Liked by 1 person

      • updownflight September 2, 2017 / 1:45 pm

        Thank you, Vandana.

        By the way, have taken a little break from writing in your blog? The last poem was from a while ago? You know I love your poetry.

        Liked by 1 person

      • Vandana September 2, 2017 / 1:48 pm

        Thank you Cindy for enquiring. I was away for a while on a short break. I’m back and will start weaving some poetical pieces soon. I have just posted an article on my blog, if you would like to read.. 🙂

        Liked by 1 person

      • Joanna Maguire September 5, 2017 / 8:43 am

        I wanted you to know that I had read this post and really felt for you, the words weren’t coming though. So a hug seemed a good alternative 💜

        Liked by 1 person

  4. floatinggold September 6, 2017 / 4:25 am

    This hit home for me.
    Glad you’re better.
    The imagery in the last paragraph was rather serene!

    Liked by 1 person

    • updownflight September 6, 2017 / 4:41 am

      I am better, thank you. I was happy with how things ended. It was a long time until I felt my mother was finally put to rest. I’m just so sorry that it had to be after the way too premature death of my youngest nephew.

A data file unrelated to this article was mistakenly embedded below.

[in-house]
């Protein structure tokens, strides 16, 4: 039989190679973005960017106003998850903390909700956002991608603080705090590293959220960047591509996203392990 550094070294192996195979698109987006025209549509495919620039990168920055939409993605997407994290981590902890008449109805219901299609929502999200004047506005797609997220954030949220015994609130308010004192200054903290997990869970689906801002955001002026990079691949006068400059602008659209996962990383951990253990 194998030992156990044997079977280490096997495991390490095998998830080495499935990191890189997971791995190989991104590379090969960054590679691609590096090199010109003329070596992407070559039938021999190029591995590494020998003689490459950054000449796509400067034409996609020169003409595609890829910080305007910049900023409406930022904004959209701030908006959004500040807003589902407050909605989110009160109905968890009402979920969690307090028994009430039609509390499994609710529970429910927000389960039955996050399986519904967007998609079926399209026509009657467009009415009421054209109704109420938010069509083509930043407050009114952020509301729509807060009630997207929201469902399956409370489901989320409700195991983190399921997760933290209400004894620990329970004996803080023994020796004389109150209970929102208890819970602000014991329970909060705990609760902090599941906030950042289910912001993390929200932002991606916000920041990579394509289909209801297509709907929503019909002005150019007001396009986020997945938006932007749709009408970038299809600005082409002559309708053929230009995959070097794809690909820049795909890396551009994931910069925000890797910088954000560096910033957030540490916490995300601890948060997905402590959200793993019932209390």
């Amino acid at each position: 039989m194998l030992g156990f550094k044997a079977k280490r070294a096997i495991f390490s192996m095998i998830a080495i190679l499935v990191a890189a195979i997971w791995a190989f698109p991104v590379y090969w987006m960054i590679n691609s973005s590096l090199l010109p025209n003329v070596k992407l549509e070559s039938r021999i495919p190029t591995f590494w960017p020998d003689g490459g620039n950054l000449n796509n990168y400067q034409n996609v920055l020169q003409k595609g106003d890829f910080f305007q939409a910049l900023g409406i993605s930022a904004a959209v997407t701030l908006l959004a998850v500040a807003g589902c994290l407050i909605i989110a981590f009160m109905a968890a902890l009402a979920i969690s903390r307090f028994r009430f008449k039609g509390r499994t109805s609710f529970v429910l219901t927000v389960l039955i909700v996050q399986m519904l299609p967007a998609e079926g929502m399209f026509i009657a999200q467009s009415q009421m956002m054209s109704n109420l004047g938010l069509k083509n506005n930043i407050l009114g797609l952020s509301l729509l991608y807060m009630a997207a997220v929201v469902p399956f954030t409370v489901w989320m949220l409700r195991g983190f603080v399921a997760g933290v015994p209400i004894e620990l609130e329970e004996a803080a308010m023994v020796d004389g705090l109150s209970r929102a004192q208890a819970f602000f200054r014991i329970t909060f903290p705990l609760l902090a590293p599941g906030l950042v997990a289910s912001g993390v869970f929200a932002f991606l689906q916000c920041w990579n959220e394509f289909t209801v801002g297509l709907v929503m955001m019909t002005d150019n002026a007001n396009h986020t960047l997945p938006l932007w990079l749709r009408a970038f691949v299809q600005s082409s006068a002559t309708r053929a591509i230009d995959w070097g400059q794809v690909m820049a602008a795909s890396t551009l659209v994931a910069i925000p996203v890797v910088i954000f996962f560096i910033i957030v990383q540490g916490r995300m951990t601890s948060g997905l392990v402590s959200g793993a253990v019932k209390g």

5. dawnwairimu September 6, 2017 / 4:39 pm

    I’m sorry for your loss. This was very sad and also beautifully written.

    Liked by 1 person

    • updownflight September 6, 2017 / 6:25 pm

      Thanks for reading my post, dawnwairimu. It is sad to lose the ones you love, but I am so lucky I will always have the memories.

      Liked by 1 person

  6. Hussein Allam September 9, 2017 / 7:16 pm

    So true, i know how much hard and sad when losing someone we love.Particularly, dearest and nearest. I sometimes wish that it could be a dream and when we wake up, we find it not the truth. At the end, we have to accept, and keep our hope alive in ourselves, because life without hope is useless. Therefore, hope what makes alive in the real time and place. God bless, updownflight!🌹

    Liked by 1 person